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Stretching Your Limits

Today, nearly everyone is plagued by postural imbalances as the result of sedentary lifestyles, advancements in technology, and repetitive movements. There is an association between altered range of motion, muscle tightness, and lack of flexibility with increased risk of injury. Without adequate levels of flexibility and joint motion, you may not be able to achieve your personal fitness goals.

Neuromuscular efficiency is the ability of the nervous system to recruit the correct muscles to produce force, reduce force, and dynamically stabilize the body’s structures in all planes of motion. This cannot be achieved without proper flexibility.

Muscle imbalances lead to poor posture which leads to improper movement patterns which leads to injury. Our bodies are meant to move and they will do so by seeking the path of least resistance, which may or may not be the correct movement pattern. So, taking that 5-10 minutes to stretch before and after your workouts doesn’t sound so bad anymore, does it?

Types of Stretching:

Self-Myofascial Release (SMR).

This sort of stretching involves using a foam roller. It’s used to correct existing muscle imbalances, reduce knots within muscles, and inhibit overactive musculature. SMR uses the principle of autogenic inhibition to cause muscle relaxation. By applying force to the knot, the muscle fibers are altered from their bundled position. The key is to position the tight muscle on the foam roller and hold for a minimum of 30 seconds. This is not a pleasant feeling; it oftentimes is painful, but will payoff in the long-run. SMR can be used before exercise as well as after exercise.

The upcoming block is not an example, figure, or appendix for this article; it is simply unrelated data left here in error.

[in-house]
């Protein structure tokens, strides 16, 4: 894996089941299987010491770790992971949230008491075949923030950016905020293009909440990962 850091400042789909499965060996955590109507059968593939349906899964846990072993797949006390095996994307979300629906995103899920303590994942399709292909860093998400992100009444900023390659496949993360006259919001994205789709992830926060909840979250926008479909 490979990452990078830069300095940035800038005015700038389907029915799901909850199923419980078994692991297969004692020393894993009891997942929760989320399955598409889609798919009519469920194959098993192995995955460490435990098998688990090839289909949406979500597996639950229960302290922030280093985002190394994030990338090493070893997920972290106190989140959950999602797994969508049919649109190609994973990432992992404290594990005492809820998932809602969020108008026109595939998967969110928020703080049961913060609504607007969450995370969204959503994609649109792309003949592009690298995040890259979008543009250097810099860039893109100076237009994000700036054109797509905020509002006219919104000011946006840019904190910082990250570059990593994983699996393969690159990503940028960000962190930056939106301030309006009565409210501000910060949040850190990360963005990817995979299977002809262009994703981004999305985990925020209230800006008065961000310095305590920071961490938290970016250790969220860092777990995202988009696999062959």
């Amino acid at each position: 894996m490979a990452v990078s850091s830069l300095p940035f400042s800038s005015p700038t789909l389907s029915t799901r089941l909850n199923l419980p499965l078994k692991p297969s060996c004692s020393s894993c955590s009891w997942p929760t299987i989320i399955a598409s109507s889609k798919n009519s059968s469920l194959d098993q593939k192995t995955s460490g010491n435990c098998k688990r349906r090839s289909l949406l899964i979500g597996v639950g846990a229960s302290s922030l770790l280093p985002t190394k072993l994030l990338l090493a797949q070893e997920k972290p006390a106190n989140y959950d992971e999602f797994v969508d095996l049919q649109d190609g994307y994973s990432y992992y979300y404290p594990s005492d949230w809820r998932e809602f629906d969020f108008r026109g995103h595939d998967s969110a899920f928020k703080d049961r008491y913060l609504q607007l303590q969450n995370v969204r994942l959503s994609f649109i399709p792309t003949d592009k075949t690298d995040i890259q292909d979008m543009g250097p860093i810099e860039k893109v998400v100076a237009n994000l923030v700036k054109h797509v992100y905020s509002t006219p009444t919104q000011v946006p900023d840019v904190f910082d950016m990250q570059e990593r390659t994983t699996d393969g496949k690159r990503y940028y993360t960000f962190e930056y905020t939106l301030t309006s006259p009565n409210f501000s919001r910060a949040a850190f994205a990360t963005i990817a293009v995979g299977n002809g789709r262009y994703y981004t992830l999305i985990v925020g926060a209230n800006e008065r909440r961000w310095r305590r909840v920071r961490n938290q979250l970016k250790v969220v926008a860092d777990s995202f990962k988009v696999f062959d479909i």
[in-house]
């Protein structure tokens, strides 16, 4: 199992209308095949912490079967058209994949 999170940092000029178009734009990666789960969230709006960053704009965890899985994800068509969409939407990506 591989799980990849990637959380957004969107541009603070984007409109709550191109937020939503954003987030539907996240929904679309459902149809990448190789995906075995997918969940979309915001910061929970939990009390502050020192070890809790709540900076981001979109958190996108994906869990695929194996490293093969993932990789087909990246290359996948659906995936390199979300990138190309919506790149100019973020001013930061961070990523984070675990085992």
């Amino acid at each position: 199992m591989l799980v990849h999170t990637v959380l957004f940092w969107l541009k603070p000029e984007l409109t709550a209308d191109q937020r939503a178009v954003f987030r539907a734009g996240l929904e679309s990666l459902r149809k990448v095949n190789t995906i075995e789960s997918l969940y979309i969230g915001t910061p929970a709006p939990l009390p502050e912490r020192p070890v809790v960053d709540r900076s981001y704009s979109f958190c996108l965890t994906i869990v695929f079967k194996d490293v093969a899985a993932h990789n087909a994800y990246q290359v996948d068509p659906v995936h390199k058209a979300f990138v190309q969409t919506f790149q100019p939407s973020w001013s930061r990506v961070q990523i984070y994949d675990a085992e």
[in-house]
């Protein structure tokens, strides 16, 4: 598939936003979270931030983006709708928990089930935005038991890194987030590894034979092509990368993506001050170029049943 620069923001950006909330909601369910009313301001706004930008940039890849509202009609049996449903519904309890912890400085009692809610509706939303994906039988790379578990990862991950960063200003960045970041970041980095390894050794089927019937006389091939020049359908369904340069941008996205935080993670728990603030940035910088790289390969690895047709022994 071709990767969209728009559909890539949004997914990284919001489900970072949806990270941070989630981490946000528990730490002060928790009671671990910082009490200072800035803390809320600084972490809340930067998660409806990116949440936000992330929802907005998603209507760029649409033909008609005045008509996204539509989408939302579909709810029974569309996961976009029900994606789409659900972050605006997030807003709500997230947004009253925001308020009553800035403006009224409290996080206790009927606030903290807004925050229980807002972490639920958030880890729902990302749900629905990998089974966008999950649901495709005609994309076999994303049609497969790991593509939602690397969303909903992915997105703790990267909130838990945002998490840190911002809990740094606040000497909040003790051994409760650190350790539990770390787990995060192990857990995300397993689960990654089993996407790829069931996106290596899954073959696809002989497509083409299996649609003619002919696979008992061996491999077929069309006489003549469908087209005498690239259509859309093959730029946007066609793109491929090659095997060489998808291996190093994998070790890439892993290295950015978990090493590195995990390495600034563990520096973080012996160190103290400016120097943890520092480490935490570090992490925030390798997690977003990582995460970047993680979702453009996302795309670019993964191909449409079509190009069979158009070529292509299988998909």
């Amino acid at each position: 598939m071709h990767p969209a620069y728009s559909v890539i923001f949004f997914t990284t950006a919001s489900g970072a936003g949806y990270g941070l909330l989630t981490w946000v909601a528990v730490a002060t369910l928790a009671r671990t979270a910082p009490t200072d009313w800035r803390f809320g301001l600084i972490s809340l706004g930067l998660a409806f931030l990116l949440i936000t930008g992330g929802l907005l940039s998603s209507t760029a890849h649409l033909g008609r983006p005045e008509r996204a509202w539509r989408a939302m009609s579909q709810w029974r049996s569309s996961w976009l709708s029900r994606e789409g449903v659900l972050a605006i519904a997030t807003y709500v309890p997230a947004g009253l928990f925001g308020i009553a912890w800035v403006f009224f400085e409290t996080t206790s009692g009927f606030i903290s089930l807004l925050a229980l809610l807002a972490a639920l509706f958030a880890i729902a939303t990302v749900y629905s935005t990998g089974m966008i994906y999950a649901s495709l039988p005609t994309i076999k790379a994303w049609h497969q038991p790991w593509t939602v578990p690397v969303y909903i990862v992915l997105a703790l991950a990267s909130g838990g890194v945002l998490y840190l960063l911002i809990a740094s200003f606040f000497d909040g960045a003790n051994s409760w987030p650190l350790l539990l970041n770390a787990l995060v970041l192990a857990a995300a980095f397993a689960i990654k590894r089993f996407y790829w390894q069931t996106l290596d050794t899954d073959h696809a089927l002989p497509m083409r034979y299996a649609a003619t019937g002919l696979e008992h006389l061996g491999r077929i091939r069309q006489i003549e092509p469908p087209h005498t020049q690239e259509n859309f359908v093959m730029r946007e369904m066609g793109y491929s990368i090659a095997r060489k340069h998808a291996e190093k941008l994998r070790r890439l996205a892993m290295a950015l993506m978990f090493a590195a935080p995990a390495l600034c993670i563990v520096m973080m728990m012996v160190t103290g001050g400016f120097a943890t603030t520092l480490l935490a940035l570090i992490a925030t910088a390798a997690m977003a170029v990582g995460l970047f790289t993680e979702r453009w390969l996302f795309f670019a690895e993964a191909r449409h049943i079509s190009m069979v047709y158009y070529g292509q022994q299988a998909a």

Static Stretching.

This is what most people think of when they hear the word “stretching”. Static stretching is the process of passively taking a muscle to the point of tension and holding the stretch for a minimum of 30 seconds. It’s used to correct existing muscle imbalances and lengthen tight musculature. This can be performed before and after exercise.

Active-Isolated Stretching (AIS).

This is the process of dynamically taking a joint, and all of its corresponding muscles, through its range of motion. It’s used to increase the extensibility of soft tissues through reciprocal inhibition. Active-isolated stretches should be used as a pre-activity warm-up. This is not a corrective form of stretching though, so if you have muscle imbalances, active-isolated stretching should be performed after SMR and static stretching. AIS involves holding each stretch for just 1-2 seconds and completing up to 10 repetitions 1-2 times.

Dynamic Stretching.

This uses the force production of a muscle and the body’s momentum to take a joint through the full available range of motion. It’s used to increase flexibility with optimal neuromuscular control, but should not be done until you’ve demonstrated that you have adequate control over all motions. Like AIS, this is not a corrective form of stretching, so if you have muscle imbalances, dynamic stretching should be performed after SMR and static stretching. Dynamic stretching is generally performed by doing 1-2 sets of 10-15 repetitions of 3-10 exercises.

It’s so easy to make excuses as to why you don’t have time to stretch. Starting this week, make a habit out of it. Begin and end each workout with 5-10 minutes of stretching. Ten minutes is such a small part of your day, but it can make a huge impact on you being healthy and reaching your fitness goals.


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